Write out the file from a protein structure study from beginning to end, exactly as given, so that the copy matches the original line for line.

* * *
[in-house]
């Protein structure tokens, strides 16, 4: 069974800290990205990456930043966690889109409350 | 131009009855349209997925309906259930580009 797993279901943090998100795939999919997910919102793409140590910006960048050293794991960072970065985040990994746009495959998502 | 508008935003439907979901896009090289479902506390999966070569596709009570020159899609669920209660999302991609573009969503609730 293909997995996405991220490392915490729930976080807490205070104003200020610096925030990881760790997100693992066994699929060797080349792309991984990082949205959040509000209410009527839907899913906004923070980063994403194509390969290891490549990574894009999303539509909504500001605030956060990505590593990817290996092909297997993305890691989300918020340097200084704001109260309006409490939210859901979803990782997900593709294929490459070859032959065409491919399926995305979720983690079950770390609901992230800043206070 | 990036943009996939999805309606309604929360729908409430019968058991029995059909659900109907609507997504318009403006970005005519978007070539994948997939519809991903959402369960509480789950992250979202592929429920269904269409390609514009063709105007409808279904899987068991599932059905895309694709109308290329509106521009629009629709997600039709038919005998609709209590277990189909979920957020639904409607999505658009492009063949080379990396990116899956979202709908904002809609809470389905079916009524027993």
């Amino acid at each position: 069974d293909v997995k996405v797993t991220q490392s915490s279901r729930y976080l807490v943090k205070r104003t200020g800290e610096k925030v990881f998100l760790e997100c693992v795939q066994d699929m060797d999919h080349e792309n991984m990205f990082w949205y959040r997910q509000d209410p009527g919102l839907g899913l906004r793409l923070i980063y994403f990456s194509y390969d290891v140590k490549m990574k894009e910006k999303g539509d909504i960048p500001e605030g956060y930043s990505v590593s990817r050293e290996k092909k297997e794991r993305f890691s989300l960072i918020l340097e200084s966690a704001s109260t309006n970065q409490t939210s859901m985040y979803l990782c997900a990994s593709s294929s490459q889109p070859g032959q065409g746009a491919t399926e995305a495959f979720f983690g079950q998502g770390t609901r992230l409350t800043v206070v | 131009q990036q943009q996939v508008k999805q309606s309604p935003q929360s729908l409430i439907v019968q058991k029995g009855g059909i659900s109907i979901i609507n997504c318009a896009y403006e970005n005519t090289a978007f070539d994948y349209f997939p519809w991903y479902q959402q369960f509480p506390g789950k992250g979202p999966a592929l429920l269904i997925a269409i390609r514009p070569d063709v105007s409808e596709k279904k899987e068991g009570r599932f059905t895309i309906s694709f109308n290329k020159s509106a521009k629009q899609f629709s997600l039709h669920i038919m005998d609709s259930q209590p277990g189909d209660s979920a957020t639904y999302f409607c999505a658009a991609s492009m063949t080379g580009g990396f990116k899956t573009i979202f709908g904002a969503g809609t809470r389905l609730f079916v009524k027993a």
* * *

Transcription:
[in-house]
């Protein structure tokens, strides 16, 4: 069974800290990205990456930043966690889109409350 | 131009009855349209997925309906259930580009 797993279901943090998100795939999919997910919102793409140590910006960048050293794991960072970065985040990994746009495959998502 | 508008935003439907979901896009090289479902506390999966070569596709009570020159899609669920209660999302991609573009969503609730 293909997995996405991220490392915490729930976080807490205070104003200020610096925030990881760790997100693992066994699929060797080349792309991984990082949205959040509000209410009527839907899913906004923070980063994403194509390969290891490549990574894009999303539509909504500001605030956060990505590593990817290996092909297997993305890691989300918020340097200084704001109260309006409490939210859901979803990782997900593709294929490459070859032959065409491919399926995305979720983690079950770390609901992230800043206070 | 990036943009996939999805309606309604929360729908409430019968058991029995059909659900109907609507997504318009403006970005005519978007070539994948997939519809991903959402369960509480789950992250979202592929429920269904269409390609514009063709105007409808279904899987068991599932059905895309694709109308290329509106521009629009629709997600039709038919005998609709209590277990189909979920957020639904409607999505658009492009063949080379990396990116899956979202709908904002809609809470389905079916009524027993």
């Amino acid at each position: 069974d293909v997995k996405v797993t991220q490392s915490s279901r729930y976080l807490v943090k205070r104003t200020g800290e610096k925030v990881f998100l760790e997100c693992v795939q066994d699929m060797d999919h080349e792309n991984m990205f990082w949205y959040r997910q509000d209410p009527g919102l839907g899913l906004r793409l923070i980063y994403f990456s194509y390969d290891v140590k490549m990574k894009e910006k999303g539509d909504i960048p500001e605030g956060y930043s990505v590593s990817r050293e290996k092909k297997e794991r993305f890691s989300l960072i918020l340097e200084s966690a704001s109260t309006n970065q409490t939210s859901m985040y979803l990782c997900a990994s593709s294929s490459q889109p070859g032959q065409g746009a491919t399926e995305a495959f979720f983690g079950q998502g770390t609901r992230l409350t800043v206070v | 131009q990036q943009q996939v508008k999805q309606s309604p935003q929360s729908l409430i439907v019968q058991k029995g009855g059909i659900s109907i979901i609507n997504c318009a896009y403006e970005n005519t090289a978007f070539d994948y349209f997939p519809w991903y479902q959402q369960f509480p506390g789950k992250g979202p999966a592929l429920l269904i997925a269409i390609r514009p070569d063709v105007s409808e596709k279904k899987e068991g009570r599932f059905t895309i309906s694709f109308n290329k020159s509106a521009k629009q899609f629709s997600l039709h669920i038919m005998d609709s259930q209590p277990g189909d209660s979920a957020t639904y999302f409607c999505a658009a991609s492009m063949t080379g580009g990396f990116k899956t573009i979202f709908g904002a969503g809609t809470r389905l609730f079916v009524k027993a």